The Russian-Irish filmmaker whose magical movies shaped Soviet childhoods

Alexander Rou, whose father was from Wexford town, became a celebrated filmmaker in the USSR

Alexander Rou, whose father was from Wexford town, became a celebrated filmmaker in the USSR

Alexander Rou, whose father was from Wexford town, became a celebrated filmmaker in the USSR

 

In the early 1960s the Rowe family of Wexford placed an advert in a Soviet newspaper seeking to make contact with a cousin, Alexander, whom they believed resided somewhere in Russia. One of the family members who placed the advert, David Rowe, remembered “not really expecting that anyone would notice”. But soon, Alexander Rou, as his Irish surname was styled in Russian, responded. This was how the Rowes of Wexford made contact with their long-lost cousin, by then a celebrated director of Soviet children’s cinema.

The events that led an Irish family to search for their elusive Russian relative were set in motion many decades before when, in 1904, Arthur Rowe of Wexford town arrived in Russia on an assignment from a British flour mill manufacturing company. Arthur came from a family who, as historian Rosemary Raughter noted, were prominent members of the Wexford business community and Methodist congregation. Arthur’s father Howard became a Lord Mayor of Wexford town, while his elder sister Louie M Coade would play a role in the campaign for women’s suffrage. It was the family business - flour milling - which eventually took Arthur Rowe to Russia.

A still from Alexander Rou’s 1941 film Konyok Gorbunok (Public Domain, Wikimedia)
A still from Alexander Rou’s 1941 film Konyok Gorbunok (Public Domain, Wikimedia)
Rou marked out his own distinctive fairy-tale style from the very first feature he directed. For a revolutionary state that sought to transform a superstitious peasantry into the secular citizens of a new society, folk tales were unlikely candidates for official state approval

In Russia, Arthur met and married Yulia Karageorgii, a Greek woman who is believed to have been partly of Romani descent. On March 8, 1906, they had a son, Alexander who was destined to become one of the most beloved film directors of the Soviet era. The movies made by this Russo-Irish director - almost all of which were based on popular Russian folk tales - would be cherished by generations of children raised in the Soviet Union and the Eastern Bloc.

Part of Rou’s childhood was spent in Sergiev Posad, a city surrounding a medieval monastery that has its own otherworldly atmosphere. He was raised on fairy tales, many told to him by his mother. Around 1909, Arthur took his wife Yulia and young Alexander to Ireland, where they met the Irish Rowes. It would be the first and only time the Rowes met their Russian family. According to Kira Paramonova, a contemporary of Rou, those who knew the Russo-Irish boy as a teenager saw in him a combination of ambition, poetic sensibilities and a repressed sadness. Alexander’s childhood had its share of tragedy. A younger sibling George died in childhood. Then, when Alexander was only 10, his father returned permanently to Ireland, leaving his wife and surviving son behind in Russia.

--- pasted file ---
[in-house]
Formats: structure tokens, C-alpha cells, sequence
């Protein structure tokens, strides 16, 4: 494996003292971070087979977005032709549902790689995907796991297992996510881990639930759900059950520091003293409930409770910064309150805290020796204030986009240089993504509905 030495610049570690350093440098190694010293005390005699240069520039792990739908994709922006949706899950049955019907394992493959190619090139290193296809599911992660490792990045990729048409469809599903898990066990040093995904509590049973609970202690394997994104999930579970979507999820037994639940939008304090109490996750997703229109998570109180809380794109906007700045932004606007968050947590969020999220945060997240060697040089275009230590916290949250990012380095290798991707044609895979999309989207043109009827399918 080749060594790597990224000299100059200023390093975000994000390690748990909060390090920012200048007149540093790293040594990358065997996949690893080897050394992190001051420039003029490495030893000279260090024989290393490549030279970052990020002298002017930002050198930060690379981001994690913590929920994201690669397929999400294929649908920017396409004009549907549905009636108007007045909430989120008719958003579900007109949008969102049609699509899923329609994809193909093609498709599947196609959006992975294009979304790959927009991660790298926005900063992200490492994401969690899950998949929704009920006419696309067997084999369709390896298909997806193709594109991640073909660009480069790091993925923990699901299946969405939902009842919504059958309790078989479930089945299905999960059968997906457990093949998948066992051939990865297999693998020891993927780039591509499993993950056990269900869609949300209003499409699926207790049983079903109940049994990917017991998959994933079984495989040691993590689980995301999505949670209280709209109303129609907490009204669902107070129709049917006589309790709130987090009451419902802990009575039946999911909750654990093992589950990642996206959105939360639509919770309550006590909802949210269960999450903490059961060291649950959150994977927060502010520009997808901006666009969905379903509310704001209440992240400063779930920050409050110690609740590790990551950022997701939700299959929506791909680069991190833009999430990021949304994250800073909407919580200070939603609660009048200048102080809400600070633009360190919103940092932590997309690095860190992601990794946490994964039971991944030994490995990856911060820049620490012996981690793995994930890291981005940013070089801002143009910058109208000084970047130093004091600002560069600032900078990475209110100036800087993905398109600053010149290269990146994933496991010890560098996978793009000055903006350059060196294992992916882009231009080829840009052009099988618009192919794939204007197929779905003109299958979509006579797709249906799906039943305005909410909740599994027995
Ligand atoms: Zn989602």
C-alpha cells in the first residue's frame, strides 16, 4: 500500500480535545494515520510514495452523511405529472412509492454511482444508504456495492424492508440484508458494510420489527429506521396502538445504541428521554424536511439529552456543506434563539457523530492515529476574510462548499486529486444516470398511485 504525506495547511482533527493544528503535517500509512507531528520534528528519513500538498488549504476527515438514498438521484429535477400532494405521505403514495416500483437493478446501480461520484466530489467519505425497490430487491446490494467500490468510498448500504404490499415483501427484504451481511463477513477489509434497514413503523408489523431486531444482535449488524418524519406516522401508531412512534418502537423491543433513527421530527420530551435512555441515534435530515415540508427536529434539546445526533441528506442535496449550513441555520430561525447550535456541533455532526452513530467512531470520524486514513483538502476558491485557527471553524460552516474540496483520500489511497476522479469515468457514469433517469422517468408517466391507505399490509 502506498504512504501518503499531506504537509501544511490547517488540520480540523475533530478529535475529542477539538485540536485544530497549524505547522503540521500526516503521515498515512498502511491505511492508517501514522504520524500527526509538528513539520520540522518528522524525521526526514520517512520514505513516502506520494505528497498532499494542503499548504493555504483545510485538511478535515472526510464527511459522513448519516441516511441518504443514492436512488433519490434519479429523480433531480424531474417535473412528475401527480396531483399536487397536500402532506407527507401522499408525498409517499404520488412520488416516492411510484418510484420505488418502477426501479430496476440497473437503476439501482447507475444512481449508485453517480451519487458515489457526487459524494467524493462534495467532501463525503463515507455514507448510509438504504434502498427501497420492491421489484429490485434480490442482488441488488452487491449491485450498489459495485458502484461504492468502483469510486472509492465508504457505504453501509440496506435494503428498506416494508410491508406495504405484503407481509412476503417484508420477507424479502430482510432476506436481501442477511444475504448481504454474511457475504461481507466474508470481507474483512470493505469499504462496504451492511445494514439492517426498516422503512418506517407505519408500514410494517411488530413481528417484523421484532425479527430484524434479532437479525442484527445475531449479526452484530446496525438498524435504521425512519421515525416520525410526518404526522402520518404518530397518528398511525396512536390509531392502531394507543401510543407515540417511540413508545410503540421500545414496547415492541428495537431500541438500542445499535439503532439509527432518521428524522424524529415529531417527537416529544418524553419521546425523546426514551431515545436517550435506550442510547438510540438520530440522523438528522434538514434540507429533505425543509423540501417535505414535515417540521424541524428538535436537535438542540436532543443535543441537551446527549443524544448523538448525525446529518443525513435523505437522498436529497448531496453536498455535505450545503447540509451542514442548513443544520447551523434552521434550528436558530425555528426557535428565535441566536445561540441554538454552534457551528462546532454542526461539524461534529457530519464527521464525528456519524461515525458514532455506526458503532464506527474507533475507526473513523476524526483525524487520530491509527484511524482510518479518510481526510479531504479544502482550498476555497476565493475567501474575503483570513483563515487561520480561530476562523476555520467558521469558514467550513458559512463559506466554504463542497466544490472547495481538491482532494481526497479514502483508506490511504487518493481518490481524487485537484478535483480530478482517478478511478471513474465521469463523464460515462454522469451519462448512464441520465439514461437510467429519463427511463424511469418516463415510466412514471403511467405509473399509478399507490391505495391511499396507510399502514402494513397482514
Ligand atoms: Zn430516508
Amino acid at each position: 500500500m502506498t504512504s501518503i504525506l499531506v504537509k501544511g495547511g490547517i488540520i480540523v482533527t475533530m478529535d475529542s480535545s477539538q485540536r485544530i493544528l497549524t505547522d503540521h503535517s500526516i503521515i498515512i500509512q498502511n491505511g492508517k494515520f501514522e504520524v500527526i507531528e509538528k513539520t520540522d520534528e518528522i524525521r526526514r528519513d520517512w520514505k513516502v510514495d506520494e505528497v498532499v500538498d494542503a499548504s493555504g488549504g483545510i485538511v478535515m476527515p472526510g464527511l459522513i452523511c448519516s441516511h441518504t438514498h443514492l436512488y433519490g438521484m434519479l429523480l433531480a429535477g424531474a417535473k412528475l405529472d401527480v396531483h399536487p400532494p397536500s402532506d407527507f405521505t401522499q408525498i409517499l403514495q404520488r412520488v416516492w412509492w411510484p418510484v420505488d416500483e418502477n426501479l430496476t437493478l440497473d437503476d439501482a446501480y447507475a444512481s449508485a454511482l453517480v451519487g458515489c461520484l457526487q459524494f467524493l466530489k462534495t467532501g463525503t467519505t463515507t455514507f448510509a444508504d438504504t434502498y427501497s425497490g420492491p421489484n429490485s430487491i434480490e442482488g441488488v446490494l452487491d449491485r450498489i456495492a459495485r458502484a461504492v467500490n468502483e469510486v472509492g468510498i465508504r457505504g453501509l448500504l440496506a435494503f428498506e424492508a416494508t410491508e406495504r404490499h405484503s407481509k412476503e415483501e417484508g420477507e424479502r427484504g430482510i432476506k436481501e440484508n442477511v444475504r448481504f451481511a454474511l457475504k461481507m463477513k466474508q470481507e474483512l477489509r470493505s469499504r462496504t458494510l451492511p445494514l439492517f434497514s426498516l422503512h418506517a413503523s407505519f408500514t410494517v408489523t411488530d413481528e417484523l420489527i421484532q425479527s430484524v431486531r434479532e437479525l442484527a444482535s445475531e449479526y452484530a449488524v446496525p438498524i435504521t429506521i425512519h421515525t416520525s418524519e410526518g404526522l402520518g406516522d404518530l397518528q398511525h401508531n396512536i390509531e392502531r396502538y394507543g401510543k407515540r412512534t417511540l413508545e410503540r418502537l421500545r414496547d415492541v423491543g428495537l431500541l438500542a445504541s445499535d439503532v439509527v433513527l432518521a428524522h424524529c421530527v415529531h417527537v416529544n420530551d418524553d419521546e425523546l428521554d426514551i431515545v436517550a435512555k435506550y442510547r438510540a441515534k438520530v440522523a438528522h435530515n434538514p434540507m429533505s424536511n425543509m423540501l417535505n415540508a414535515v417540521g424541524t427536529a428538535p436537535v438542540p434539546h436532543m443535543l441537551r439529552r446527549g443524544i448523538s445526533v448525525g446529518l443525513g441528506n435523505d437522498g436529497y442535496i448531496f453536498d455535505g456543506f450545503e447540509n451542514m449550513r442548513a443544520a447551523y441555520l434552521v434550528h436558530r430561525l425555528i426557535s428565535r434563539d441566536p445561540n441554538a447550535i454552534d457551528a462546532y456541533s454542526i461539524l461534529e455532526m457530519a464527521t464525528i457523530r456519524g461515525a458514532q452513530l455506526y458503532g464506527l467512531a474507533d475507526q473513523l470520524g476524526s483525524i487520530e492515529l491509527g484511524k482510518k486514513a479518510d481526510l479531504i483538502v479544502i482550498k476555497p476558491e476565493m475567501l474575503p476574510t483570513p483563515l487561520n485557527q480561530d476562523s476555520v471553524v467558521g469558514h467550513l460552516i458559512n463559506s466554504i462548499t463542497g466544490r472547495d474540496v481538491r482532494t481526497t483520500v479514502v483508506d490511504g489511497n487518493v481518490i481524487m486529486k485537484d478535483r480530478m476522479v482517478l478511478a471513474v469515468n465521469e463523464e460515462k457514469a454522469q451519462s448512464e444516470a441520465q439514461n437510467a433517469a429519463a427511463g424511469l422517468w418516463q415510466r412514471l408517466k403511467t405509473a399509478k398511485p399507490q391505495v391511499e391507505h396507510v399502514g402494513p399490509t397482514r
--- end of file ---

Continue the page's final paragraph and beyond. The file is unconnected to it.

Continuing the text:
Alexander overcame the adversity of his childhood and rose through the Soviet cultural world following the Russian Revolution of 1917. He began his theatrical career in 1921 as part of the Blue Blouse companies, a movement of avant-garde political theatre troupes that developed across the USSR throughout the 1920s. After graduating from film school in 1930, Rou began working for Mezhrabpomfilm Studio, a film studio aiming to counter Hollywood dominance by producing left-wing cinema.

Rou marked out his own distinctive fairy-tale style from the very first feature he directed. For a revolutionary state that sought to transform a superstitious peasantry into the secular citizens of a new society, folk tales were unlikely candidates for official state approval. Peter Rollberg notes that Rou’s 1938 film On the Pike’s Order, the first feature he directed, nonetheless “persuaded many sceptics, demonstrating that miracles, witches, and kings were compatible with the educational needs of a Communist society”. Rou became a member of the Communist Party in 1943.

His 1964 film Morozko, released in an English-language dub in 1966 as “Jack Frost”, remains a popular wintertime watch in Russia

Although Rou never visited Ireland after his childhood journey or publicly claimed an Irish identity, Russian-language writing on the director usually notes his Irish background. In 2011, some of Rou’s films were shown in his ancestral home of Wexford at a festival partly organised by the Soviet director’s first cousin David Rowe. Viktor Posudnevsky reported on the festival for the Irish Times.

Despite having some distinctly Soviet elements such as the inclusion of groups of young Communist Pioneers with their signature red neckties,Rou’s films are still watched to this day. His 1964 film Morozko, released in an English-language dub in 1966 as “Jack Frost”, remains a popular wintertime watch in Russia and former Eastern Bloc countries. An online version of the festive classic has amassed more than seven million views.

In 1968, Rou received the title People’s Artist of the RSFSR. He died in December 1973. Appropriately, his final residence was on Eisenstein Street, a Moscow street named after another famous Soviet director, Sergei Eisenstein, located close to the Gorky Film Studios where Rou worked.

This Extraordinary Emigrants article was written by Dr Maurice J Casey, DFAT Historian-in-Residence at EPIC The Irish Emigration Museum in Dublin’s Docklands, the interactive museum tells the story of how the Irish shaped and influenced the world.

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